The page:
• Consider revising. Very long sentences can be difficult to understand.
  • Avoid contractions like “flow'd” in formal writing (consider “flow had”).
  • Avoid the use of “Man” (try “he or she”).
  • “One greater Man restore” has subject-verb agreement problems.
  • “In the Beginning” should be “at first.”
  • “Or if Sion” should be “also if Sion.”

Milton's style is judged appropriate for a 98th-grade reading level. (Well, okay, that seems about right. But the rest is silly.)

Maybe someday I'll be pleasantly surprised, but for now, rely on your own knowledge when you revise and proofread. See also Spelling Checkers and Microsoft Word. [Revised 5 April 2001.]


This word arouses a lot of passion, though I confess I don't understand why. Some people get downright furious when they come across grow used as a transitive verb. It became common when Bill Clinton made “grow the economy” part of his stump speech in the 1992 presidential elections, and since then it's become widespread in the media and in business writing.

Some people grumpily insist this usage is wrong, a perversion of the language that must be stamped out. The economy grows, they say, and you can even make the economy grow, but you can't grow the economy. The verb grow, they insist, is an intransitive verb, so it can't take a direct object.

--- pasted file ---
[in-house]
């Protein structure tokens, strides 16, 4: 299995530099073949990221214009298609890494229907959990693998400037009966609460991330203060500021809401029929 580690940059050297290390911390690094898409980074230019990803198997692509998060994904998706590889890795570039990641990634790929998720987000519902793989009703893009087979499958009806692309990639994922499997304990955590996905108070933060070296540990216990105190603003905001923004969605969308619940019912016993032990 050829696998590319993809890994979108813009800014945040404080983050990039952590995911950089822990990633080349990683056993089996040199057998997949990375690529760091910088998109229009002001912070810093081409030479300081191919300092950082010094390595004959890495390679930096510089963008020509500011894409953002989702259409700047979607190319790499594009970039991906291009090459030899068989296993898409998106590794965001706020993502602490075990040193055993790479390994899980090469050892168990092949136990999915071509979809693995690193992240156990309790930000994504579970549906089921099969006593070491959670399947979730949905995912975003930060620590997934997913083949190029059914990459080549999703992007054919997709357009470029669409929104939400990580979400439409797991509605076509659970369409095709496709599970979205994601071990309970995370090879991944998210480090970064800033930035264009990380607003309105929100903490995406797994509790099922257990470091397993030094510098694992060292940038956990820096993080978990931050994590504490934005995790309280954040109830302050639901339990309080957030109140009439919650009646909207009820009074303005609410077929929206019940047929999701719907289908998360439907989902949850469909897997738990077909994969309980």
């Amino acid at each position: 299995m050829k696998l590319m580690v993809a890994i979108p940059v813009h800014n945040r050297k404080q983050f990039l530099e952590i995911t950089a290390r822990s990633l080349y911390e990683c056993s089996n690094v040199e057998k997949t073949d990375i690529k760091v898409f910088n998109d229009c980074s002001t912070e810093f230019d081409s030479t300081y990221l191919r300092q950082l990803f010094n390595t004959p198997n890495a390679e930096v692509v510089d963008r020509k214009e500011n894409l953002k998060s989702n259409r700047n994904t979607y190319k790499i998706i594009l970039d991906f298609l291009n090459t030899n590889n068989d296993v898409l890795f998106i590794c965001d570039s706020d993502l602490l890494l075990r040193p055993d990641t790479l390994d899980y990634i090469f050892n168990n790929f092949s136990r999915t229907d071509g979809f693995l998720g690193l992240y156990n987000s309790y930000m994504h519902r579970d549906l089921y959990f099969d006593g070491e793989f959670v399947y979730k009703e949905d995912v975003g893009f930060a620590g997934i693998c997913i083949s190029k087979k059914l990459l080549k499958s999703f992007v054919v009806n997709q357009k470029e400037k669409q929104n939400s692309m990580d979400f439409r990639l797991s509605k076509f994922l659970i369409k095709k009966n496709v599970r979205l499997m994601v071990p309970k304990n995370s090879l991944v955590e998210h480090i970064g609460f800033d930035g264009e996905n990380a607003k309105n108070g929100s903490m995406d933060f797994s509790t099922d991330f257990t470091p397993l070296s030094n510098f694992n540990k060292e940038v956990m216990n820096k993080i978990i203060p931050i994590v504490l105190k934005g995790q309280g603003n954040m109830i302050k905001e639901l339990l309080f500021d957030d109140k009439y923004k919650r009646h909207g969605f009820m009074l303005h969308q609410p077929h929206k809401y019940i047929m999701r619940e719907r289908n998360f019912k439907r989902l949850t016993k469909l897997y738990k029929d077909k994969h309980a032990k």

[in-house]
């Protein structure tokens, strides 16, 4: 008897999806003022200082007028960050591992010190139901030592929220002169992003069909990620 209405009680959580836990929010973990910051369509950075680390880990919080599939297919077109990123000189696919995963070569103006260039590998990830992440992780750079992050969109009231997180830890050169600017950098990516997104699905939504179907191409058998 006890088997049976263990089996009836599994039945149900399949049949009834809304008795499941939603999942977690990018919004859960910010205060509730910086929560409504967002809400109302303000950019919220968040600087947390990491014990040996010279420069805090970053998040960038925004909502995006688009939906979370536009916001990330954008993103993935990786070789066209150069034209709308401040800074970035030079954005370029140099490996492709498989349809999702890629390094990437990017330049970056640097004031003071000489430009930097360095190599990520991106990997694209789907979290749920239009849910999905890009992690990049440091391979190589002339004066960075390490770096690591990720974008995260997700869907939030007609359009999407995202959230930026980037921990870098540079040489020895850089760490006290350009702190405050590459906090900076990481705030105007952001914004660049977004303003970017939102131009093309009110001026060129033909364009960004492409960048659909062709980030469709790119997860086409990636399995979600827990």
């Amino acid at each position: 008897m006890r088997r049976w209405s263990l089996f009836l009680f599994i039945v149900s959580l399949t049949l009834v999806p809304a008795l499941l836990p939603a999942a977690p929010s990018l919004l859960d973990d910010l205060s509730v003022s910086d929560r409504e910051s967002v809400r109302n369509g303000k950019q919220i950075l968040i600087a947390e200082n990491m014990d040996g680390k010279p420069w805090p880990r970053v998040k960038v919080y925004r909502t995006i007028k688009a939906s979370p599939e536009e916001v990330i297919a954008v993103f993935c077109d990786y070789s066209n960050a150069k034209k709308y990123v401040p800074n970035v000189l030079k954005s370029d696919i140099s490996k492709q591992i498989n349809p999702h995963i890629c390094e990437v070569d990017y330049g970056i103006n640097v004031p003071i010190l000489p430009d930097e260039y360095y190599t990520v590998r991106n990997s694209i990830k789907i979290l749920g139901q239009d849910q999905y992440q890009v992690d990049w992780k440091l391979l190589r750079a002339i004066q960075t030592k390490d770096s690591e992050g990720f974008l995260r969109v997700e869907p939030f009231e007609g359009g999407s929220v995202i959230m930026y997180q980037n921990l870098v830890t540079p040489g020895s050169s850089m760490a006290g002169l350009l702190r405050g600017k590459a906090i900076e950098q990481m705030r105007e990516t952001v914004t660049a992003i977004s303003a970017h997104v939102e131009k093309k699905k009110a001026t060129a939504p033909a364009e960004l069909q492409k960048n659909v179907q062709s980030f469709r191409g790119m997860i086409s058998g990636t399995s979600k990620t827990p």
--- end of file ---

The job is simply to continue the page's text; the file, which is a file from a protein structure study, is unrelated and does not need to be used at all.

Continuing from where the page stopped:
The problem with this argument is that neither logic, nor grammar, nor usage bears it out. People have been growing corn and growing beards — both examples of grow as a transitive verb — since at least 1774: they mean “cause to grow” or “allow to grow.” There's no logical reason why you can't also grow the economy, or grow anything else you want to make bigger. The only unusual thing is that it's being applied to something that gets bigger metaphorically, rather than literally.

This doesn't mean you have to like the transitive grow, and you certainly don't have to use it. In fact, since many people get uptight about it, I'd advise you to avoid it in most writing, since it's not yet completely naturalized Standard English. I find it ugly, and avoid it myself. But that's really a matter of taste, not of grammar. There's no better reason to exclude it from the language. [Entry added 7 April 2007.]


 a  b  c  d  e  f  g  h  i  j  l  m 
 n  o  p  q  r  s  t  u  v  w 

From the Guide to Grammar and Style by Jack Lynch.
Comments are welcome.